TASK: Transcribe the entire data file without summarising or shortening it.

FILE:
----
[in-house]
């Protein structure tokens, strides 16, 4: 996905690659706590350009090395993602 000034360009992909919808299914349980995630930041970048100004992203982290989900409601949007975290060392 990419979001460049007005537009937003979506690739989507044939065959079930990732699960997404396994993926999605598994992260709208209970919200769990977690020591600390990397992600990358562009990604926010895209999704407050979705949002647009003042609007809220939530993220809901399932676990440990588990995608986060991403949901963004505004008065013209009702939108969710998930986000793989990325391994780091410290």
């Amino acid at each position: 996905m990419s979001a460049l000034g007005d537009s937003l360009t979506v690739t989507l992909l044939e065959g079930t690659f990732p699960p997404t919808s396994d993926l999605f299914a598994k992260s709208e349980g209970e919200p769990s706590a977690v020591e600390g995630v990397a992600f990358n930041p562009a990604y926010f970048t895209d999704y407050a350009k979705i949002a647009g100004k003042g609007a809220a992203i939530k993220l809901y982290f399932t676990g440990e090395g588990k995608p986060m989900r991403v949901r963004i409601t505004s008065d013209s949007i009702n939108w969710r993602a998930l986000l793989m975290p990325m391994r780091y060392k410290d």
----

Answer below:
[in-house]
């Protein structure tokens, strides 16, 4: 996905690659706590350009090395993602 000034360009992909919808299914349980995630930041970048100004992203982290989900409601949007975290060392 990419979001460049007005537009937003979506690739989507044939065959079930990732699960997404396994993926999605598994992260709208209970919200769990977690020591600390990397992600990358562009990604926010895209999704407050979705949002647009003042609007809220939530993220809901399932676990440990588990995608986060991403949901963004505004008065013209009702939108969710998930986000793989990325391994780091410290």
């Amino acid at each position: 996905m990419s979001a460049l000034g007005d537009s937003l360009t979506v690739t989507l992909l044939e065959g079930t690659f990732p699960p997404t919808s396994d993926l999605f299914a598994k992260s709208e349980g209970e919200p769990s706590a977690v020591e600390g995630v990397a992600f990358n930041p562009a990604y926010f970048t895209d999704y407050a350009k979705i949002a647009g100004k003042g609007a809220a992203i939530k993220l809901y982290f399932t676990g440990e090395g588990k995608p986060m989900r991403v949901r963004i409601t505004s008065d013209s949007i009702n939108w969710r993602a998930l986000l793989m975290p990325m391994r780091y060392k410290d």